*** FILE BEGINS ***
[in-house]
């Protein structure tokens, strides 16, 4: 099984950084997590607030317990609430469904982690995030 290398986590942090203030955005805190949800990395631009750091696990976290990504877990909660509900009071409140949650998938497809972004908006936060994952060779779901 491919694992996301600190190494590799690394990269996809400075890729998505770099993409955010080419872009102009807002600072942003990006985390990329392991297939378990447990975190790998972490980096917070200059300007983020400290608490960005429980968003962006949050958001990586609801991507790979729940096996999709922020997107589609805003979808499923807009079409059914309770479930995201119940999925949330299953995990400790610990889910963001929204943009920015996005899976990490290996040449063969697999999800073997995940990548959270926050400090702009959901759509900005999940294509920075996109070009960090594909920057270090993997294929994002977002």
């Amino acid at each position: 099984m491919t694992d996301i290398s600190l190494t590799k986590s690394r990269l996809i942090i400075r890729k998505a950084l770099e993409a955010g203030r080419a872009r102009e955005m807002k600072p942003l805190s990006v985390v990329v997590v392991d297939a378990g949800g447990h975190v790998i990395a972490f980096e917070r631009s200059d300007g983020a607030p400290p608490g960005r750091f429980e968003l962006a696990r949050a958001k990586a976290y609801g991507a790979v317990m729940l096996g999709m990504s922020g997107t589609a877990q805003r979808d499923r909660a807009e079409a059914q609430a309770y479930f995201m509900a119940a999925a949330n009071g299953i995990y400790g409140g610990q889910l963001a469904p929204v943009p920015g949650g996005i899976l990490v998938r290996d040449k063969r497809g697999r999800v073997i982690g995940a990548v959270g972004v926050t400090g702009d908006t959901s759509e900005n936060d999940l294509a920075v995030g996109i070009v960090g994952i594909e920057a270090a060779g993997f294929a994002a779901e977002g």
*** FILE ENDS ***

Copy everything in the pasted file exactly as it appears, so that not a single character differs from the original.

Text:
[in-house]
């Protein structure tokens, strides 16, 4: 099984950084997590607030317990609430469904982690995030 290398986590942090203030955005805190949800990395631009750091696990976290990504877990909660509900009071409140949650998938497809972004908006936060994952060779779901 491919694992996301600190190494590799690394990269996809400075890729998505770099993409955010080419872009102009807002600072942003990006985390990329392991297939378990447990975190790998972490980096917070200059300007983020400290608490960005429980968003962006949050958001990586609801991507790979729940096996999709922020997107589609805003979808499923807009079409059914309770479930995201119940999925949330299953995990400790610990889910963001929204943009920015996005899976990490290996040449063969697999999800073997995940990548959270926050400090702009959901759509900005999940294509920075996109070009960090594909920057270090993997294929994002977002």
């Amino acid at each position: 099984m491919t694992d996301i290398s600190l190494t590799k986590s690394r990269l996809i942090i400075r890729k998505a950084l770099e993409a955010g203030r080419a872009r102009e955005m807002k600072p942003l805190s990006v985390v990329v997590v392991d297939a378990g949800g447990h975190v790998i990395a972490f980096e917070r631009s200059d300007g983020a607030p400290p608490g960005r750091f429980e968003l962006a696990r949050a958001k990586a976290y609801g991507a790979v317990m729940l096996g999709m990504s922020g997107t589609a877990q805003r979808d499923r909660a807009e079409a059914q609430a309770y479930f995201m509900a119940a999925a949330n009071g299953i995990y400790g409140g610990q889910l963001a469904p929204v943009p920015g949650g996005i899976l990490v998938r290996d040449k063969r497809g697999r999800v073997i982690g995940a990548v959270g972004v926050t400090g702009d908006t959901s759509e900005n936060d999940l294509a920075v995030g996109i070009v960090g994952i594909e920057a270090a060779g993997f294929a994002a779901e977002g």